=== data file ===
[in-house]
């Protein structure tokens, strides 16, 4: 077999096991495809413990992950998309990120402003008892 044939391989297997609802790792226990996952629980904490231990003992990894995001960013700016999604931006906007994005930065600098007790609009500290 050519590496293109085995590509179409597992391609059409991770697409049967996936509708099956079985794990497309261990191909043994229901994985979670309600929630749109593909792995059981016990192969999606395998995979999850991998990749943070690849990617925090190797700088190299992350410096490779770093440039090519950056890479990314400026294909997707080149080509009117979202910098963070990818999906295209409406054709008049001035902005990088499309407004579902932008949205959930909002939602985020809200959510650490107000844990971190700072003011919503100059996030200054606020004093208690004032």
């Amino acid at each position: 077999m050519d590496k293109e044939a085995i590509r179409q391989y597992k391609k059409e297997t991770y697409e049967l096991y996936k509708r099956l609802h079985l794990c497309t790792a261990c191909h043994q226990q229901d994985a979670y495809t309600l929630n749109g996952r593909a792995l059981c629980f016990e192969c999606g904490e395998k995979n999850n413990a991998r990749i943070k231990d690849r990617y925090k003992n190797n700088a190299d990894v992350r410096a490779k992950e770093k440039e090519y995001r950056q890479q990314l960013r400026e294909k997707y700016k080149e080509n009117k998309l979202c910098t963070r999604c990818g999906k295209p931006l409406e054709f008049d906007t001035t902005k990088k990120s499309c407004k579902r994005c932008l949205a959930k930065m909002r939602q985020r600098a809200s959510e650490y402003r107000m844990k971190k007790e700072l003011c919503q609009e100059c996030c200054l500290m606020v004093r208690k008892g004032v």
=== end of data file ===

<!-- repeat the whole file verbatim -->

[in-house]
């Protein structure tokens, strides 16, 4: 077999096991495809413990992950998309990120402003008892 044939391989297997609802790792226990996952629980904490231990003992990894995001960013700016999604931006906007994005930065600098007790609009500290 050519590496293109085995590509179409597992391609059409991770697409049967996936509708099956079985794990497309261990191909043994229901994985979670309600929630749109593909792995059981016990192969999606395998995979999850991998990749943070690849990617925090190797700088190299992350410096490779770093440039090519950056890479990314400026294909997707080149080509009117979202910098963070990818999906295209409406054709008049001035902005990088499309407004579902932008949205959930909002939602985020809200959510650490107000844990971190700072003011919503100059996030200054606020004093208690004032």
């Amino acid at each position: 077999m050519d590496k293109e044939a085995i590509r179409q391989y597992k391609k059409e297997t991770y697409e049967l096991y996936k509708r099956l609802h079985l794990c497309t790792a261990c191909h043994q226990q229901d994985a979670y495809t309600l929630n749109g996952r593909a792995l059981c629980f016990e192969c999606g904490e395998k995979n999850n413990a991998r990749i943070k231990d690849r990617y925090k003992n190797n700088a190299d990894v992350r410096a490779k992950e770093k440039e090519y995001r950056q890479q990314l960013r400026e294909k997707y700016k080149e080509n009117k998309l979202c910098t963070r999604c990818g999906k295209p931006l409406e054709f008049d906007t001035t902005k990088k990120s499309c407004k579902r994005c932008l949205a959930k930065m909002r939602q985020r600098a809200s959510e650490y402003r107000m844990k971190k007790e700072l003011c919503q609009e100059c996030c200054l500290m606020v004093r208690k008892g004032v």